Spencer's Mountain

  • 1963
  • Movie
  • NR
  • Comedy, Drama

Earl Hamner, Jr., wrote a novel set in the Blue Ridge Mountains and the producers thought that the Grand Tetons might be more photogenic so they set the picture in Wyoming, rather than Virginia. Hamner eventually got his wish when his TV series "The Waltons" hewed more closely to what he knew about. The movie was successful, although Fonda purportedly hated...read more

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Earl Hamner, Jr., wrote a novel set in the Blue Ridge Mountains and the producers thought that the Grand Tetons might be more photogenic so they set the picture in Wyoming, rather than Virginia. Hamner eventually got his wish when his TV series "The Waltons" hewed more closely to what he

knew about. The movie was successful, although Fonda purportedly hated every minute of it. Fonda is one of nine children of Crisp, a man who claimed a mountain and left it to his heirs. The only one left in the area is Fonda, who has nine children of his own by O'Hara (who doesn't have a hair out

of place and looks scrumptious, albeit wrong to convince us she's borne that many kids) and who works a quarry nearby. Fonda is a larger-than-life type who drinks, gambles, and has a great passion for O'Hara's flesh, as witnessed by their brood. He is God-fearing but hates organized religion and

makes no secret of his contempt for it. He feels that too many restrictions are placed upon man on earth by the church and he's against any group that would limit drinking, smoking, gambling, dancing, swearing, and healthy lust. Also living in the house are his parents, Crisp and Bronson, with

whom he has an honest relationship. Fonda's dream is to build a good house for the family, something large enough so they aren't always stepping on each other. They save every penny they can for that goal. Fonda hates the church but likes the new minister, Cox, and gets him drunk on the first day

Cox arrives in the small town. The oldest son, MacArthur, is a bright young lad about to graduate from high school, a feat heretofore unrealized by anyone in the family. His teacher, Gregg, suggests that MacArthur go to college, which would put a considerable strain on the Fonda-O'Hara finances.

Gregg puts MacArthur up for a scholarship at the state college but when the only opening available is a scholarship in the name of divinity, Fonda can't bear to abjure his beliefs. MacArthur realizes that this may be the only way he'll get a higher education but his Latin is non-existent. Cox

makes a deal with the young student; if MacArthur comes to services religiously every Sunday, he will give the boy lessons in Latin that may help him achieve the scholarship. MacArthur spends time at the local library and meets Farmer, the rich, attractive daughter of Rorke, who is Fonda's boss.

Farmer (in her movie debut) and MacArthur have an instant passion for each other and the sexual scenes between them may be a trifle raw for youngsters. Crisp dies in an accident, crushed to death by a falling tree, and when MacArthur's application to college is accepted, it's learned that there is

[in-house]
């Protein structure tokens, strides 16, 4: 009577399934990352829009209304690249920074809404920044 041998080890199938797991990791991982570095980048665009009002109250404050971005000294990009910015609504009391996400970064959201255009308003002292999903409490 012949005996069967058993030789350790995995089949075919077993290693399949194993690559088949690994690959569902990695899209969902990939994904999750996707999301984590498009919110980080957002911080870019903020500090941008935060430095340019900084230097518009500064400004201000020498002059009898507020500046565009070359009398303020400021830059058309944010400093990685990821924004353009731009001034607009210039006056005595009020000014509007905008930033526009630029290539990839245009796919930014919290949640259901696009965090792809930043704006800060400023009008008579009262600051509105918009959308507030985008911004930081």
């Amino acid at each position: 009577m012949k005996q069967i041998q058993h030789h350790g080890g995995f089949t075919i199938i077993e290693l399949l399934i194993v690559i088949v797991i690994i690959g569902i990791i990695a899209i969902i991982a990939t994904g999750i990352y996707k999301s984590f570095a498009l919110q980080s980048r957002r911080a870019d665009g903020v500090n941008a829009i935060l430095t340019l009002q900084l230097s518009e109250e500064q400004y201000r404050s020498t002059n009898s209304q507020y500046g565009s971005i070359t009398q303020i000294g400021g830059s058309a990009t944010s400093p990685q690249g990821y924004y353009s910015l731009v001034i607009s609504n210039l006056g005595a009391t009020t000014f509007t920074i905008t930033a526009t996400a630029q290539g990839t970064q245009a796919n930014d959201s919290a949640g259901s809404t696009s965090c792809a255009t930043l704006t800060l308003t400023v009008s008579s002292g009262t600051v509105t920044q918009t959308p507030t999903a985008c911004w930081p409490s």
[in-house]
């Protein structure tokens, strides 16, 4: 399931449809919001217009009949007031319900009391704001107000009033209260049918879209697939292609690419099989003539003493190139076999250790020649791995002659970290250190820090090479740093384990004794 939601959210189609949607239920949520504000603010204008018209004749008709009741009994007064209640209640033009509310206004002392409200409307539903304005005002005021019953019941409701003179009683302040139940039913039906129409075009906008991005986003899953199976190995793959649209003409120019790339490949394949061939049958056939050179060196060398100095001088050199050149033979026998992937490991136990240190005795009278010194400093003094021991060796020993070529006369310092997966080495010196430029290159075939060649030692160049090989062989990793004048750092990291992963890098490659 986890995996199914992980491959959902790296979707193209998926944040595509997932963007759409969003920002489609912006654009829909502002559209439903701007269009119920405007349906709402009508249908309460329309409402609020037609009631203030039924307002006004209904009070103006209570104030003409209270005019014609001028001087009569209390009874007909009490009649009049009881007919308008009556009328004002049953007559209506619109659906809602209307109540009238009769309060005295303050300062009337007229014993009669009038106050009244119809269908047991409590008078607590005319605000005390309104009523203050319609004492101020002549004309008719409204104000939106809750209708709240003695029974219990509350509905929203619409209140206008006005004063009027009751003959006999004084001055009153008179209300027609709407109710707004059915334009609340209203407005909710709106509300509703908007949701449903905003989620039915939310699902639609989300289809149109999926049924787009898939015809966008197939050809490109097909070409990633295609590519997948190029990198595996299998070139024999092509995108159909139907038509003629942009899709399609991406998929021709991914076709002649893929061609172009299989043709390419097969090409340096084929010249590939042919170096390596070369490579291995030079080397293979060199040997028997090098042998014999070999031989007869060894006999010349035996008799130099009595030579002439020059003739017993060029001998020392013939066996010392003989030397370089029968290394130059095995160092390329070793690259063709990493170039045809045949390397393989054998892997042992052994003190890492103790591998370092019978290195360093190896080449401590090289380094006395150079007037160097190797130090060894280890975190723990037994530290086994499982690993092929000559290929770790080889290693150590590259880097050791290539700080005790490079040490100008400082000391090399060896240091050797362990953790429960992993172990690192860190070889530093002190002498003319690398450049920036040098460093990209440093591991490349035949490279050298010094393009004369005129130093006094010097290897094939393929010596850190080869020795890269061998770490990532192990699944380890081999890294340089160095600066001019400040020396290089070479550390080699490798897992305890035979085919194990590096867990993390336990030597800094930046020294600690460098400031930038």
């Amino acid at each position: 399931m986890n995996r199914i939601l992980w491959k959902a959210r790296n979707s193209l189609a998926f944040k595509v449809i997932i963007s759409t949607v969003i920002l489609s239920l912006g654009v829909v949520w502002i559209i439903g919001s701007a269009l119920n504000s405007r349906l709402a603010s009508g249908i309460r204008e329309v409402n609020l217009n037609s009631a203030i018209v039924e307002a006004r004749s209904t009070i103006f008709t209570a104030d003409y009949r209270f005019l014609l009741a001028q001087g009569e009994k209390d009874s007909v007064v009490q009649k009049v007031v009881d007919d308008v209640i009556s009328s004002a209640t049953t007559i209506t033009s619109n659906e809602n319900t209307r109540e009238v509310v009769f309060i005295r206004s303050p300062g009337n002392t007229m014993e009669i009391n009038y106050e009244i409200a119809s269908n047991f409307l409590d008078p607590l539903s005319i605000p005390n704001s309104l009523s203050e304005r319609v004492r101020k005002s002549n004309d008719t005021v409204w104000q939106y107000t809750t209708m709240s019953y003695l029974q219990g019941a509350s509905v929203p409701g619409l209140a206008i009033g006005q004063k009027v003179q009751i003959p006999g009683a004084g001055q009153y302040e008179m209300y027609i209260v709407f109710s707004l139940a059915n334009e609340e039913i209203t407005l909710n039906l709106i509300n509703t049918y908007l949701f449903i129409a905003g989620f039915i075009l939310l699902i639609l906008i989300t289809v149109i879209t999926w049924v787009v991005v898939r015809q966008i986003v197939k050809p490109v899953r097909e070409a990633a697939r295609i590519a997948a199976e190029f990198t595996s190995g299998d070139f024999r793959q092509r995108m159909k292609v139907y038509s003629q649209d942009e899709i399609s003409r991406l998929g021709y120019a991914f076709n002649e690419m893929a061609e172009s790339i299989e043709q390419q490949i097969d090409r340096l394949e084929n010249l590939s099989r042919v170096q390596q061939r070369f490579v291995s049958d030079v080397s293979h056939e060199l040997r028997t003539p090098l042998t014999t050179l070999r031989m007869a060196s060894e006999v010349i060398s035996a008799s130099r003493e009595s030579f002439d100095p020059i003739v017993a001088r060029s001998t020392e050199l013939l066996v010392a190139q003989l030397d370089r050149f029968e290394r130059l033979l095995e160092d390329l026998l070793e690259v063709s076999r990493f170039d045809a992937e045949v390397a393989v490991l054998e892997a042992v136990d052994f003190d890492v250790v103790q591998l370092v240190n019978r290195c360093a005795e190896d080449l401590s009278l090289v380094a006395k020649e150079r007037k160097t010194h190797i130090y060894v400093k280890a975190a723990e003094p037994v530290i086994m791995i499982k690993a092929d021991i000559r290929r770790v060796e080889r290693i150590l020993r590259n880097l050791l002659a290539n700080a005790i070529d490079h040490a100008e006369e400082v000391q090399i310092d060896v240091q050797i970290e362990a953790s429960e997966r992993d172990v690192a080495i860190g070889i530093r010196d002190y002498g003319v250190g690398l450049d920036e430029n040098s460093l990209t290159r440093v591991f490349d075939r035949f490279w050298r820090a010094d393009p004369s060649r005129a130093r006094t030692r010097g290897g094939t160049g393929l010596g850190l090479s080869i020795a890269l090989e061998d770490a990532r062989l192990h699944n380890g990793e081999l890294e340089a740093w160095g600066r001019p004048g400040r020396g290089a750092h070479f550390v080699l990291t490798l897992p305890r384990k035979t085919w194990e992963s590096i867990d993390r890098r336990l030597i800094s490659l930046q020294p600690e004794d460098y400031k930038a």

no more money available for students. Fonda sighs, nods; there's only one thing he can do. The heck with the dream house they've planned for two decades. He sells the plot of land and uses the money to finance MacArthur's education. As summer ends and fall begins, the family waves goodbye to

MacArthur and he goes off to college. Lots of charm, some laughs, down-homespun philosophy and something of a forerunner for Fonda, who played a similar character years later in SOMETIMES A GREAT NOTION. Fonda always preferred the stage to the screen and when his agents disbanded under federal

edict (MCA could not represent as well as produce, so they chose the latter and took over Universal Studios), his new agency wanted him to concentrate on films and recommended this one, after a play in which he appeared, "The Gift of Time," failed. What particularly galled him was that his new

agency turned down a play without ever letting him read it. It had been written with him in mind but he never got to see the script. The play turned out to be "Who's Afraid of Virginia Woolf?" and Arthur Hill got the part. Later, there was some talk about him doing the film with Bette Davis under

the helm of Fred Zinnemann. When Zinnemann became unavailable, Elizabeth Taylor and Mike Nichols entered the picture and she opted for Richard Burton. Fonda's brothers in the picture included stunt man Buzz Henry (the former child star), Florey (who has a secondary life as the leader of "Super

Sax," a musical group), former footballer Mike Henry and French, who costarred with Michael Landon on TV in the 1980s.

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  • Rating: NR
  • Review: Earl Hamner, Jr., wrote a novel set in the Blue Ridge Mountains and the producers thought that the Grand Tetons might be more photogenic so they set the picture in Wyoming, rather than Virginia. Hamner eventually got his wish when his TV series "The Walton… (more)

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